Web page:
MBI's new strategy includes working to find business savvy co-founders for tenants who might benefit and developing professional mentors for the tenants.
Another change: MBI wants to help promote the development of new lab space. It's starting by taking on a new space of its own. With a $3.5 million grant from the Massachusetts Life Sciences Center, MBI plans to lease and develop a 20,000- to 25,000-square-foot incubator in a building owned by Coghlin Companies Inc. at 17 Briden St. It sits just steps from MBI's existing incubator in Gateway Park.
MBI plans to create about 20 standard 100- to 300-square-foot incubator labs on one of the site's two levels. On the second level, it plans to create fewer but larger labs for tenants that are more mature.
"What we're looking to do is create these labs of between 1,000 and 3,000 square feet that would house these growing and scaling companies that still aren't really ready to be an anchor tenant in the next building in Gateway (Park), aren't really ready for 10,000 square feet in Marlboro or wherever else, but that we still very much believe in," Mr. Weaver said. Then "put them in the stage two-incubator, allow them to grow and scale a little bit longer, and then have the ability for them to then be more ready when they move into new space."
In addition, Mr. Weaver said, MBI wants to work on supporting the development of more lab space in the region between Worcester and Boston. It's an issue because supply of space is tight in many communities.
When commercial real estate firm Colliers International surveyed lab space in Boston and its suburbs during winter 2019, it found about 28.8 million square feet of lab space and only about 6 percent of it vacant. In Worcester, the entire supply of 863,741 square feet was filled.
New construction is planned in Boston, but Worcester could also provide space for smaller operations, local companies and manufacturing, according to Aaron Jodka, director of research for Colliers in Boston.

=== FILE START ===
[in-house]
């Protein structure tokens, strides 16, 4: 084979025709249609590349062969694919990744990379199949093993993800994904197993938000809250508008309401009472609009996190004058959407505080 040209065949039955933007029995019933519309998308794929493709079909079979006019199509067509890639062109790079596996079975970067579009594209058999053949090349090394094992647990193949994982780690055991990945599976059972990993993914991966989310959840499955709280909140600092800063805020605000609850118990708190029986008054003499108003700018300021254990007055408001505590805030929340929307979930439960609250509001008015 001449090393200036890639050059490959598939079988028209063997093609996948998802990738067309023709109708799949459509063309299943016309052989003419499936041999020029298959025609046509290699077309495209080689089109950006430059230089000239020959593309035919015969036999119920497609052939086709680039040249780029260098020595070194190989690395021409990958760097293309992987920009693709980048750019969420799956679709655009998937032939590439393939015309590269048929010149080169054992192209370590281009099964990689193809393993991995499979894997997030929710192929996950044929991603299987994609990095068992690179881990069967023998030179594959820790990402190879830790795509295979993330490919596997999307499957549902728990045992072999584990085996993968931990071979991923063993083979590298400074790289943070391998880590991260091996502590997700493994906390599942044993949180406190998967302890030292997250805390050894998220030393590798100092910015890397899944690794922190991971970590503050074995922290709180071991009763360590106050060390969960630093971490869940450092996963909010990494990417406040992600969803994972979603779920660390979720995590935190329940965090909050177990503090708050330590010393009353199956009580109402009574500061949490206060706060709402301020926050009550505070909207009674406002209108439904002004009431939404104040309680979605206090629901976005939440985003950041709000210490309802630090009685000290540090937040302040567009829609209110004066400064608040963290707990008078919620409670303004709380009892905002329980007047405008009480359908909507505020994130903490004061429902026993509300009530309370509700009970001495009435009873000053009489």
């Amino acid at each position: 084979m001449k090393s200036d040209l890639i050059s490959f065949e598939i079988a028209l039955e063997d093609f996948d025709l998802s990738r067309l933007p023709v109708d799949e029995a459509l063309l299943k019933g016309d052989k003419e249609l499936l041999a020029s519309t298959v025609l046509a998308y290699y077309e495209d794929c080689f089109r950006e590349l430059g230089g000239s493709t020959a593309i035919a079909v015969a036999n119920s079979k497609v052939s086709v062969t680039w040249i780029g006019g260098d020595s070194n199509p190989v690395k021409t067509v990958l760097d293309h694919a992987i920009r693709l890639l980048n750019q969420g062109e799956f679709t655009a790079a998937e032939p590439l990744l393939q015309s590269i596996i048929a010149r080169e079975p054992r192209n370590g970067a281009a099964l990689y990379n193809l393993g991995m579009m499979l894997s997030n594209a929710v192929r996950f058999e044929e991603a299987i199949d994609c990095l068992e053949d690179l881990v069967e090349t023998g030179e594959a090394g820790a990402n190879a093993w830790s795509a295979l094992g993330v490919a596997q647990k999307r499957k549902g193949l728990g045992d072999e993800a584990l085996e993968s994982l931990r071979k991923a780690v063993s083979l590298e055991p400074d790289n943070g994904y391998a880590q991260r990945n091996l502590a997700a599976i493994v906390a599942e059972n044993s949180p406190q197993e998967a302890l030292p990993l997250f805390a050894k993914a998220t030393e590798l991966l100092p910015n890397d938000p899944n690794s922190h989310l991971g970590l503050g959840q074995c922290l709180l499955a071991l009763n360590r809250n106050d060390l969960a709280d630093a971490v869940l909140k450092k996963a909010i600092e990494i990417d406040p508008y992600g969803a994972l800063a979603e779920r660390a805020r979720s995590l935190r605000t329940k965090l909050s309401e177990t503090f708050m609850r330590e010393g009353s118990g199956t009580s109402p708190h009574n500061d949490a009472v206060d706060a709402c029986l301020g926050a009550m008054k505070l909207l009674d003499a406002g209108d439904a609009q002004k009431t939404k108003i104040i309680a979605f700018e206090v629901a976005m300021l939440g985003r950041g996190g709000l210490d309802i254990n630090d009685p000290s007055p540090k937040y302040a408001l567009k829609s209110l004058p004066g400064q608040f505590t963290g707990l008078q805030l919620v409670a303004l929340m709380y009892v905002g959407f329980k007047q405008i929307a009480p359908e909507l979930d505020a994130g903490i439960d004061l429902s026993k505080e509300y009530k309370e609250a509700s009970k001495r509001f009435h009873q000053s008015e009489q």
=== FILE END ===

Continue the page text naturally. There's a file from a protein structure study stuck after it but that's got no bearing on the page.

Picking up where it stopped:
"We still have a tremendous amount of demand in the life science corridor, Boston out to Worcester," Mr. Jodka said. "That demand is concentrated primarily in Kendall Square (Cambridge). When Kendall Square is full, like it is now, we start to see spillover."
To address funding issues among MBI's startup companies, MBI also wants to get more involved with investors. That includes institutional investors, pharmaceutical developers, venture capital, private equity and "angel," or early-stage investors, according to Mr. Weaver.
The idea would be for MBI officials to connect with investors, determine their interests and, if appropriate, make introductions to entrepreneurs who are prepared to seek investments.
"We want to spend some time preparing them (companies), making sure that they're ready, making sure they're investable, and then connecting them to investors," said Mr. Weaver.
It's a model that could give investors early and ongoing access to entrepreneurs, which is important, said Charlie Hipwood, a vice president with the venture capital firm MassVentures.
"Raising capital is a process, it's not a one-time thing," Mr. Hipwood said.
Taking on these goals means MBI is sort of layering a business accelerator program on top of incubator services, a move that Mr. Weaver said is necessary.
"If we've found a gap that exists in more than a couple of our companies, and we're not trying to do something to fill it in with them, well then we're not really fulfilling our mission," he said. ___ Distributed by Tribune Content Agency, LLC.